Italy's president, Sergio Mattarella, is beginning two days of consultations with political parties in the hope of finding a majority for a new government.
The country was plunged into a fresh political crisis on Tuesday after Prime Minister Giuseppe Conte quit as head of the ruling coalition.
It paired Matteo Salvini's far-right League party with the left-leaning Five Star Movement, but tensions between the two have proved too much.
If a new government — which would be Italy's 67th since World War II — cannot be found, fresh elections will be called.
Conte attacks Salvini for 'putting himself before Italy'
In his resignation speech on Tuesday, Conte attacked Salvini for allegedly sinking the coalition and endangering the economy for personal and political gain.
"Salvini's decision [to call time on the coalition] is serious, it has relevant consequences for the economic and social life of the country," Conte said in the Senate on Tuesday. "He has shown that he is seeking personal interest and party's interest (above the nation's one).
"When a political force pursues electoral convenience only, it compromises national interest," he added. "Salvini's choices reveal a lack of institutional sensitivity and a serious lack of institutional culture."
"The behaviour of a political force which, while presenting a motion of no confidence in the government, does not withdraw its ministers appears to be contradictory," he said.
"Whoever holds government responsibilities, should not exploit religious symbols, offending worshippers and undermining the principle of secularism in a modern state."
Salvini hits back: 'I would do it all again'
"I would do everything I did again, with the strength of being a free man who is not afraid of the judgement of the Italians. Those who are afraid of the judgement of the Italian people are not free. It's the salt of democracy. The insults of Conte seem like those of Roberto Saviano or Matteo Renzi."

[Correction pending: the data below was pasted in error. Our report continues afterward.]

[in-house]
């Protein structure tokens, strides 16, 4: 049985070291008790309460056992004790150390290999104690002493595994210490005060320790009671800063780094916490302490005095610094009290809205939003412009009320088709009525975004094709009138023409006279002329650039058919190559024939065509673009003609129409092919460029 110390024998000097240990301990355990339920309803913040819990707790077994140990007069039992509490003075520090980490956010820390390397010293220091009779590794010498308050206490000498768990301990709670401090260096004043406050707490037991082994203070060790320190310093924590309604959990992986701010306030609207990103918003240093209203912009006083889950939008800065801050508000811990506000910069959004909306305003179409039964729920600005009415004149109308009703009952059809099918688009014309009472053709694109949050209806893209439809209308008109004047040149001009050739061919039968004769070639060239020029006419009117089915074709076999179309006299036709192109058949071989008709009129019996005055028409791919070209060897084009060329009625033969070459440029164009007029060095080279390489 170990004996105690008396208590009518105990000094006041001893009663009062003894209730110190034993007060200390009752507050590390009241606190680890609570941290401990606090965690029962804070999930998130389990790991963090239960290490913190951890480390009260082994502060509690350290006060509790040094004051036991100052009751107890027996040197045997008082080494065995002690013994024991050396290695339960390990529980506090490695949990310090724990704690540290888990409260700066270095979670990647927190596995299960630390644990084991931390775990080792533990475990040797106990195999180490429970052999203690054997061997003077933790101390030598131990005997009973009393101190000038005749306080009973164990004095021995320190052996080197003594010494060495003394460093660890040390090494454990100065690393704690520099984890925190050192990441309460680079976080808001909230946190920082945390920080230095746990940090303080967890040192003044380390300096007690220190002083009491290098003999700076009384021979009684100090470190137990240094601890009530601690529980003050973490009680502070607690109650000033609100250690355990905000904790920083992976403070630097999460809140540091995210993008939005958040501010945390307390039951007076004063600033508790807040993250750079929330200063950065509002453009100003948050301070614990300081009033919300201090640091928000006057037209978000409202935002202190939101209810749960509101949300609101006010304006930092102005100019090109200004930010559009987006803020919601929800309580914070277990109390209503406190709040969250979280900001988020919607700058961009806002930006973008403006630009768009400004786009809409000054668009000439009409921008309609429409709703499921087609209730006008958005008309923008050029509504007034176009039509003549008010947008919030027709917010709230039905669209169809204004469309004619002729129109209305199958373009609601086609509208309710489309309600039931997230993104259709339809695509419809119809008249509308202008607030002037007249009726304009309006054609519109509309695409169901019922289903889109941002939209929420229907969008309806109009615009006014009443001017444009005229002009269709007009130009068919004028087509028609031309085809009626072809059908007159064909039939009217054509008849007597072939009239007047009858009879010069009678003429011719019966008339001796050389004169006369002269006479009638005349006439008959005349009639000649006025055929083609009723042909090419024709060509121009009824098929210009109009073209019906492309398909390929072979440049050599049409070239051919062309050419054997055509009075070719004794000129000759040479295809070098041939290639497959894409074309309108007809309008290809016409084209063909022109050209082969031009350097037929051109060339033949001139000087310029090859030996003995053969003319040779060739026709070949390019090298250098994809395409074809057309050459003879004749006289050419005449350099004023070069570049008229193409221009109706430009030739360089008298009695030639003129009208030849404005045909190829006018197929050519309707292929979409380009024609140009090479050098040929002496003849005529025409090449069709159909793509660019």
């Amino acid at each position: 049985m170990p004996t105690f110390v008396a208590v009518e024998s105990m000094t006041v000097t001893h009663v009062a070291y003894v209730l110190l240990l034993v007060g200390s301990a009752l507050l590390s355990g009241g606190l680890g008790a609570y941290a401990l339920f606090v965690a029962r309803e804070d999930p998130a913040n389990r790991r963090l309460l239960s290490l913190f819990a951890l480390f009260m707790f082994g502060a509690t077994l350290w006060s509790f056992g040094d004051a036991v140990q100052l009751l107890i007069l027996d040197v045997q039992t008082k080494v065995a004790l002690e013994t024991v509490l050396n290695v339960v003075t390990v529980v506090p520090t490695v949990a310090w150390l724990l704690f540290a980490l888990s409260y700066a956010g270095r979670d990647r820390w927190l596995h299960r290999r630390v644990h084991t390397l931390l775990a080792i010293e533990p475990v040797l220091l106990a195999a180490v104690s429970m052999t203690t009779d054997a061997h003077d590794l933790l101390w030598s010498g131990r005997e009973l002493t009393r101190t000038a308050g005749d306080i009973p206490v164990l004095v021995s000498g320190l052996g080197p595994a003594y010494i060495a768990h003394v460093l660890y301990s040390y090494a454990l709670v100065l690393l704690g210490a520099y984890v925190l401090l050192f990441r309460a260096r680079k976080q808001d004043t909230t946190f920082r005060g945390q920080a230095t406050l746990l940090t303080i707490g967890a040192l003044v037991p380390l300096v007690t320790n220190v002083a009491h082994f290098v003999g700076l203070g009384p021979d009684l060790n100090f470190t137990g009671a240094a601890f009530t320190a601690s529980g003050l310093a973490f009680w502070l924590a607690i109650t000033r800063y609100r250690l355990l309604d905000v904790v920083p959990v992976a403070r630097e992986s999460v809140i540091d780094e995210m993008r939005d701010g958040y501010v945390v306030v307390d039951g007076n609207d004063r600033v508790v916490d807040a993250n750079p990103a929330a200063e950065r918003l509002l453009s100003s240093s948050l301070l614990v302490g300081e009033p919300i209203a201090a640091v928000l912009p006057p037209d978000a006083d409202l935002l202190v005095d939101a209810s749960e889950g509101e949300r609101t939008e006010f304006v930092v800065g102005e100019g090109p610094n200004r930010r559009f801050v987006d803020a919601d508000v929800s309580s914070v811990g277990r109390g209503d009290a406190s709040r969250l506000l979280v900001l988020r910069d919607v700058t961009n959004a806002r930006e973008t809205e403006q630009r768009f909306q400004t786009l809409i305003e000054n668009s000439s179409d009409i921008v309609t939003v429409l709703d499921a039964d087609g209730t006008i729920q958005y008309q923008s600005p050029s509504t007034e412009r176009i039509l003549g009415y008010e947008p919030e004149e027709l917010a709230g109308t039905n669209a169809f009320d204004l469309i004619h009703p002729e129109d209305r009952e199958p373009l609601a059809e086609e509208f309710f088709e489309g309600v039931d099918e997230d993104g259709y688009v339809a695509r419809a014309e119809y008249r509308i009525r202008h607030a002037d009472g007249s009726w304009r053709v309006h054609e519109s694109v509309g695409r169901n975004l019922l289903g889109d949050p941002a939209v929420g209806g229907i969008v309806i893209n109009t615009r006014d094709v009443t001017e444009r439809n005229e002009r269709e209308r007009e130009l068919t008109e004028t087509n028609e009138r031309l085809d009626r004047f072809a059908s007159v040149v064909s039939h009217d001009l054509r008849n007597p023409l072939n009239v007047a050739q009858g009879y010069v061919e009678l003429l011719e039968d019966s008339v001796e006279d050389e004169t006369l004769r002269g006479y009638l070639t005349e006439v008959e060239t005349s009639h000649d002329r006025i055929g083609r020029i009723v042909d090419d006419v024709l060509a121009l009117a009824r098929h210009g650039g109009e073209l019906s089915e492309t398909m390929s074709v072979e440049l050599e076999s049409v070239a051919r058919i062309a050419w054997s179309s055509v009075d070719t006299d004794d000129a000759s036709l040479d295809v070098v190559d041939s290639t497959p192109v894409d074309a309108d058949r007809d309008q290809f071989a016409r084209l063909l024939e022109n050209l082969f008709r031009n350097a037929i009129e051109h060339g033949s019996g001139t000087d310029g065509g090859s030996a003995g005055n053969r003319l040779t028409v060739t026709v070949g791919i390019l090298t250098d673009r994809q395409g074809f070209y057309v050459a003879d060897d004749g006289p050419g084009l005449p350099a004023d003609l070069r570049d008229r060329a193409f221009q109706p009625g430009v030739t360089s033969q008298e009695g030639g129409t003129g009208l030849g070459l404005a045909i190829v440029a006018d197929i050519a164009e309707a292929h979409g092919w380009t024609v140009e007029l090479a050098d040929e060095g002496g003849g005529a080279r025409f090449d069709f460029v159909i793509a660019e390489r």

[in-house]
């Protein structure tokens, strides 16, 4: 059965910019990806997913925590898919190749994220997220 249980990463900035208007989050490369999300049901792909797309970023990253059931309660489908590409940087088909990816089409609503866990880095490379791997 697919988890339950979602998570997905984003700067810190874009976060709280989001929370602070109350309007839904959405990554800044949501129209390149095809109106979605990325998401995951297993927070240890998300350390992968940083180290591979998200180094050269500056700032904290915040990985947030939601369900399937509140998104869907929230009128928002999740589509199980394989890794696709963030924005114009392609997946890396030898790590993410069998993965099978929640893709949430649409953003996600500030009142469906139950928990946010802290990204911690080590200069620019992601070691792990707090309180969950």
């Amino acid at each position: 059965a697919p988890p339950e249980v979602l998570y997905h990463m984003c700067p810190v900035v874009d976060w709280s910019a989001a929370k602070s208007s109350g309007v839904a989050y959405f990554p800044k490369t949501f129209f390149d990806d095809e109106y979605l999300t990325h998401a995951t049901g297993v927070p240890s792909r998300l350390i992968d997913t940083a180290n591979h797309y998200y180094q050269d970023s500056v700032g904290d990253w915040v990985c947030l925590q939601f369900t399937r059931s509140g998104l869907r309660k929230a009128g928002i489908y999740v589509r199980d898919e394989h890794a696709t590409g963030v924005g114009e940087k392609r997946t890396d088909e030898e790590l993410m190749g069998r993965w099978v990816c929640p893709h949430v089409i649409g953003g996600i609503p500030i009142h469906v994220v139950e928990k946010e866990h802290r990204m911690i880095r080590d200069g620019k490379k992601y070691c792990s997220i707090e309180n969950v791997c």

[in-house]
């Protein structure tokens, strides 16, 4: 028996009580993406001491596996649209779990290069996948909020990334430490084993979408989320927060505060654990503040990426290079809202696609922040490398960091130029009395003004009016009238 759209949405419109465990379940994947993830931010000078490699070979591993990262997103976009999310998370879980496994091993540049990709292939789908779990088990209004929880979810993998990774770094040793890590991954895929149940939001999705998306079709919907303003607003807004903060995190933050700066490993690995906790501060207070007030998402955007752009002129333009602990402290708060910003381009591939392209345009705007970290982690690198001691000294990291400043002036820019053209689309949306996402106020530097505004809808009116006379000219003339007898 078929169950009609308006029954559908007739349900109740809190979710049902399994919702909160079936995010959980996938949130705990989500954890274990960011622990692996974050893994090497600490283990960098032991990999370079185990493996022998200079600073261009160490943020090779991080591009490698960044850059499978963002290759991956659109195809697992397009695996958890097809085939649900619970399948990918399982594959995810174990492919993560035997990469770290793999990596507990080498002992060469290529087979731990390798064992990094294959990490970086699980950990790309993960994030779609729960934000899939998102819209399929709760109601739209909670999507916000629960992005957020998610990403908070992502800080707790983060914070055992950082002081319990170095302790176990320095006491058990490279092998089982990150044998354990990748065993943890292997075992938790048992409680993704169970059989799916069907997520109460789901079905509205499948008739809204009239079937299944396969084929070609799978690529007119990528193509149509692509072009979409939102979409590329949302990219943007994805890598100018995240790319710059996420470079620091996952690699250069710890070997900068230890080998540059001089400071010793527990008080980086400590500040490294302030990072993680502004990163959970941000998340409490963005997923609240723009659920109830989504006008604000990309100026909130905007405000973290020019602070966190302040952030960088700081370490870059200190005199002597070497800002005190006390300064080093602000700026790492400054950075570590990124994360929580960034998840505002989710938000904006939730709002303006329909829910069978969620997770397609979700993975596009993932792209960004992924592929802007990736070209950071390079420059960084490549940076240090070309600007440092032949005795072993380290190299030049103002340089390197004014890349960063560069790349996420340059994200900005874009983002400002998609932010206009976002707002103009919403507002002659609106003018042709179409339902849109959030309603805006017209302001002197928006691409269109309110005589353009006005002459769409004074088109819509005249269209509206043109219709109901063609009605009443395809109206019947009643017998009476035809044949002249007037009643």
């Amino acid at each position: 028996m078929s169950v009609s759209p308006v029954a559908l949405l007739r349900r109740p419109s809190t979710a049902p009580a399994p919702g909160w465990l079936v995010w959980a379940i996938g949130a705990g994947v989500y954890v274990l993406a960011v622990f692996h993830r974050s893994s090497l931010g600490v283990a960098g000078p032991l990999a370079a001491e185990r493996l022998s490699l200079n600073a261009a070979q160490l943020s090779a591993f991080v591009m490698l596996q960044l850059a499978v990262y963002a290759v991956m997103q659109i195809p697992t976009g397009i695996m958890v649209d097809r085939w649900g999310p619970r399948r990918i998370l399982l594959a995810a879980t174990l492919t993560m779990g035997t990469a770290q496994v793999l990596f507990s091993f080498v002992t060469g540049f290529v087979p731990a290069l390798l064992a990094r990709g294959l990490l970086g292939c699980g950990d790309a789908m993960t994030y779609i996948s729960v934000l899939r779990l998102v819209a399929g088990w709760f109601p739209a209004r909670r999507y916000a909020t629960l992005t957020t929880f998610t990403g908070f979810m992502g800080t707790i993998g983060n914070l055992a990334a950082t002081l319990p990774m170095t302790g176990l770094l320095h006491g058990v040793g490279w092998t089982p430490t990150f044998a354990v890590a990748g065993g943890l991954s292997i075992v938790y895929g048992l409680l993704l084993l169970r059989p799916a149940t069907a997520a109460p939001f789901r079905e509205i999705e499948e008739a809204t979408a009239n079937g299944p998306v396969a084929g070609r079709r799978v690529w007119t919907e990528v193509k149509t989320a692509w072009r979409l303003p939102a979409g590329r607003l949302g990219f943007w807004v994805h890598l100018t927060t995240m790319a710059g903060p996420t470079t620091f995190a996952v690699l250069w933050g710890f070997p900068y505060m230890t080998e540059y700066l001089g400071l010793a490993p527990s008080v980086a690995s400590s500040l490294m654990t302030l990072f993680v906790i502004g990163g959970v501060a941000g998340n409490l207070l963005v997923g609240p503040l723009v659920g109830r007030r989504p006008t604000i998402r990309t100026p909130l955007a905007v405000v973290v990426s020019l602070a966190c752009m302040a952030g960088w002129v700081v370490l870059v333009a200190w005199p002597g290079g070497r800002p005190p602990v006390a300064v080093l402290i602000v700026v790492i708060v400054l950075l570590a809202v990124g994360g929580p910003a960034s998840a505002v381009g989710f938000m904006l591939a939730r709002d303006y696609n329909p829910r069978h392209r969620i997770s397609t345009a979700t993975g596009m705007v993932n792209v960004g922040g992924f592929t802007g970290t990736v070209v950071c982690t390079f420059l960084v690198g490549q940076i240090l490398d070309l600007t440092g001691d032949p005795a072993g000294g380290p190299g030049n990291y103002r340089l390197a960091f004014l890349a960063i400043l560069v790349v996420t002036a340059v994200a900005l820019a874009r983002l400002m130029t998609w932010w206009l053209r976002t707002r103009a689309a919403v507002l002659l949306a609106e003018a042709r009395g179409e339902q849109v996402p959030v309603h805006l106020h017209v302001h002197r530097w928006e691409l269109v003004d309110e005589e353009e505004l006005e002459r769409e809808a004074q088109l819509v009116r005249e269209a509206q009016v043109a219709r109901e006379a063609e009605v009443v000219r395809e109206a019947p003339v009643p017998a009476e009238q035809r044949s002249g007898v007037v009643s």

Reiterating his call for elections, Salvini said: "In a democracy, the main way is to ask the opinion of our employers, the voters: VAT does not increase if there is a government in office in November, with a vote in October."
Later he took a swipe at coalition partners Five Star Movement and accused them of plotting against him so they could govern instead with the Democratic Party.
"The government is over because of the Five Star Movement politicians and their 'no, we cannot' attitude for every dossier," said Salvini.
What will happen now that Conte has resigned?
Silvia Sciorilla Borrelli, Rome Correspondent for Politico, told Euronews five scenarios could now play out.
1. An 'Ursula government'
Named after Ursula von der Leyen, the president-elect of the European Commission, this would be a centrist government led by Romano Prodi, including the Democratic Party, Forza Italia and Five Star Movement - the same parties that were decisive in the election of von der Leyen.
The challenges would be that the Democratic Party and the Five Star Movement would struggle to govern together, and it would strengthen the League in opposition.
2. A 'red-yellow' government
The Democratic Party and Five Star Movement. Possible prime ministers could include Conte or Five Star's Roberto Fico, current president of the Chamber of Deputies.
Problems: What would Renzi's role be in this new government? And how long would it last?
3. A 'national unity' government
Likely led by the president of either of the two chambers (Fico or Elisabetta Casellati, current president of the Italian Senate) to push economic reforms and stabilise the country.
But who would support it?
Led by Conte, Raffaele Cantone (former prosecutor and head of anti-corruption unit) or Enrico Letta (former prime minister of Italy) to get Italy through the budget session and head to the polls later this year.
5. Fresh elections if none of the above options gets a majority
The end of Salvini?
For Politico's Borrelli, it is Salvini who might end up being the biggest loser if the government collapses.
"Italy has never had a government crisis right in the middle of the summer, it hasn’t headed to the polls for a general election in 100 years," she said.
"It’s not very likely for Sergio Mattarella, the Italian President, to send Italians back to the polls right in the middle of a complicated budget negotiation with Brussels.
"So, it looks like there is a chance, assuming the Five Star movement and the Democratic Party succeed in their potential tie-up that Matteo Salvini, instead of becoming prime minister, could be ousted from government.